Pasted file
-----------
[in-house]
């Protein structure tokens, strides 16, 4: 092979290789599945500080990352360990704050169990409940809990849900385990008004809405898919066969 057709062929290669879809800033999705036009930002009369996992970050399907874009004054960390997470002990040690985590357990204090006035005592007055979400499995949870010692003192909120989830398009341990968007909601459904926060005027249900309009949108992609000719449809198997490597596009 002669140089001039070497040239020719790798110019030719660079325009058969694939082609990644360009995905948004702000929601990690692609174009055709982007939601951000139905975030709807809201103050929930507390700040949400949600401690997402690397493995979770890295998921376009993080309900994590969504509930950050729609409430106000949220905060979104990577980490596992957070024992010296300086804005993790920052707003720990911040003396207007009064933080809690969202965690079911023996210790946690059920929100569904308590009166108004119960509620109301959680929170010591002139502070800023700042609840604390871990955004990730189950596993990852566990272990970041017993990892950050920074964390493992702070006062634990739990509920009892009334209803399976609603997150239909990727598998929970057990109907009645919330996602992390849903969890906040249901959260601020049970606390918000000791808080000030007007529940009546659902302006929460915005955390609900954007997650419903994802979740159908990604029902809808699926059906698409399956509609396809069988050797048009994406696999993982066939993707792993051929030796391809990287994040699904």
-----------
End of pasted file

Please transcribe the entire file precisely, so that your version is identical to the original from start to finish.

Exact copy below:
[in-house]
């Protein structure tokens, strides 16, 4: 092979290789599945500080990352360990704050169990409940809990849900385990008004809405898919066969 057709062929290669879809800033999705036009930002009369996992970050399907874009004054960390997470002990040690985590357990204090006035005592007055979400499995949870010692003192909120989830398009341990968007909601459904926060005027249900309009949108992609000719449809198997490597596009 002669140089001039070497040239020719790798110019030719660079325009058969694939082609990644360009995905948004702000929601990690692609174009055709982007939601951000139905975030709807809201103050929930507390700040949400949600401690997402690397493995979770890295998921376009993080309900994590969504509930950050729609409430106000949220905060979104990577980490596992957070024992010296300086804005993790920052707003720990911040003396207007009064933080809690969202965690079911023996210790946690059920929100569904308590009166108004119960509620109301959680929170010591002139502070800023700042609840604390871990955004990730189950596993990852566990272990970041017993990892950050920074964390493992702070006062634990739990509920009892009334209803399976609603997150239909990727598998929970057990109907009645919330996602992390849903969890906040249901959260601020049970606390918000000791808080000030007007529940009546659902302006929460915005955390609900954007997650419903994802979740159908990604029902809808699926059906698409399956509609396809069988050797048009994406696999993982066939993707792993051929030796391809990287994040699904």